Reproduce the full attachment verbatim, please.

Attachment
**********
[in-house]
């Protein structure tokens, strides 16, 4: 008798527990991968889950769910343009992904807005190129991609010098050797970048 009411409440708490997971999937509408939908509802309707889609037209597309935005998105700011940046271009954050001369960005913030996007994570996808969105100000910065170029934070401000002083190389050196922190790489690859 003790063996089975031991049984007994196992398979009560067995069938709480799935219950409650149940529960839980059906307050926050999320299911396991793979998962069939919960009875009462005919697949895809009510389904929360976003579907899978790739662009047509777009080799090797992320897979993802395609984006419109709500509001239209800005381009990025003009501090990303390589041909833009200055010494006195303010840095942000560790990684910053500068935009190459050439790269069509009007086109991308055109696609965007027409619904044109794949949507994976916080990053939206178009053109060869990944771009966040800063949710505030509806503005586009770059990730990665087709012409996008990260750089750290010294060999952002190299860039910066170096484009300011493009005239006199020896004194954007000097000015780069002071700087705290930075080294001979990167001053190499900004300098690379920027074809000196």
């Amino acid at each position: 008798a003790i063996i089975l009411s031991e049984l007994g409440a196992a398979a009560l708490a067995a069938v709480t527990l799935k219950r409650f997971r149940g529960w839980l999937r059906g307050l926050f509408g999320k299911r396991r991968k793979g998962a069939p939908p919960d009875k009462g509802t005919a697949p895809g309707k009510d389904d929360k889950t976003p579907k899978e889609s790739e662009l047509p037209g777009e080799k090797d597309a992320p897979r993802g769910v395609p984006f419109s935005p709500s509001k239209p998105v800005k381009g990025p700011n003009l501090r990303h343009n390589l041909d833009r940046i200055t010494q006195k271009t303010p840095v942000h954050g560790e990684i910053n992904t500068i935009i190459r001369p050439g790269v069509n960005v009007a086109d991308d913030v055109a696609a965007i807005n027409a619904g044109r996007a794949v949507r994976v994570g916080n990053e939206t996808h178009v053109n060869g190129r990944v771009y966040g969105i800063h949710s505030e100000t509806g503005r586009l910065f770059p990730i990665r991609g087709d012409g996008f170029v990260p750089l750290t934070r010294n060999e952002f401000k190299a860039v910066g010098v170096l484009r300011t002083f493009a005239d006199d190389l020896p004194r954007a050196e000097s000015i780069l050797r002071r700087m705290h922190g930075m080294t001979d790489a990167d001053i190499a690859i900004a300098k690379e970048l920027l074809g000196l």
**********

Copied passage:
[in-house]
């Protein structure tokens, strides 16, 4: 008798527990991968889950769910343009992904807005190129991609010098050797970048 009411409440708490997971999937509408939908509802309707889609037209597309935005998105700011940046271009954050001369960005913030996007994570996808969105100000910065170029934070401000002083190389050196922190790489690859 003790063996089975031991049984007994196992398979009560067995069938709480799935219950409650149940529960839980059906307050926050999320299911396991793979998962069939919960009875009462005919697949895809009510389904929360976003579907899978790739662009047509777009080799090797992320897979993802395609984006419109709500509001239209800005381009990025003009501090990303390589041909833009200055010494006195303010840095942000560790990684910053500068935009190459050439790269069509009007086109991308055109696609965007027409619904044109794949949507994976916080990053939206178009053109060869990944771009966040800063949710505030509806503005586009770059990730990665087709012409996008990260750089750290010294060999952002190299860039910066170096484009300011493009005239006199020896004194954007000097000015780069002071700087705290930075080294001979990167001053190499900004300098690379920027074809000196």
């Amino acid at each position: 008798a003790i063996i089975l009411s031991e049984l007994g409440a196992a398979a009560l708490a067995a069938v709480t527990l799935k219950r409650f997971r149940g529960w839980l999937r059906g307050l926050f509408g999320k299911r396991r991968k793979g998962a069939p939908p919960d009875k009462g509802t005919a697949p895809g309707k009510d389904d929360k889950t976003p579907k899978e889609s790739e662009l047509p037209g777009e080799k090797d597309a992320p897979r993802g769910v395609p984006f419109s935005p709500s509001k239209p998105v800005k381009g990025p700011n003009l501090r990303h343009n390589l041909d833009r940046i200055t010494q006195k271009t303010p840095v942000h954050g560790e990684i910053n992904t500068i935009i190459r001369p050439g790269v069509n960005v009007a086109d991308d913030v055109a696609a965007i807005n027409a619904g044109r996007a794949v949507r994976v994570g916080n990053e939206t996808h178009v053109n060869g190129r990944v771009y966040g969105i800063h949710s505030e100000t509806g503005r586009l910065f770059p990730i990665r991609g087709d012409g996008f170029v990260p750089l750290t934070r010294n060999e952002f401000k190299a860039v910066g010098v170096l484009r300011t002083f493009a005239d006199d190389l020896p004194r954007a050196e000097s000015i780069l050797r002071r700087m705290h922190g930075m080294t001979d790489a990167d001053i190499a690859i900004a300098k690379e970048l920027l074809g000196l």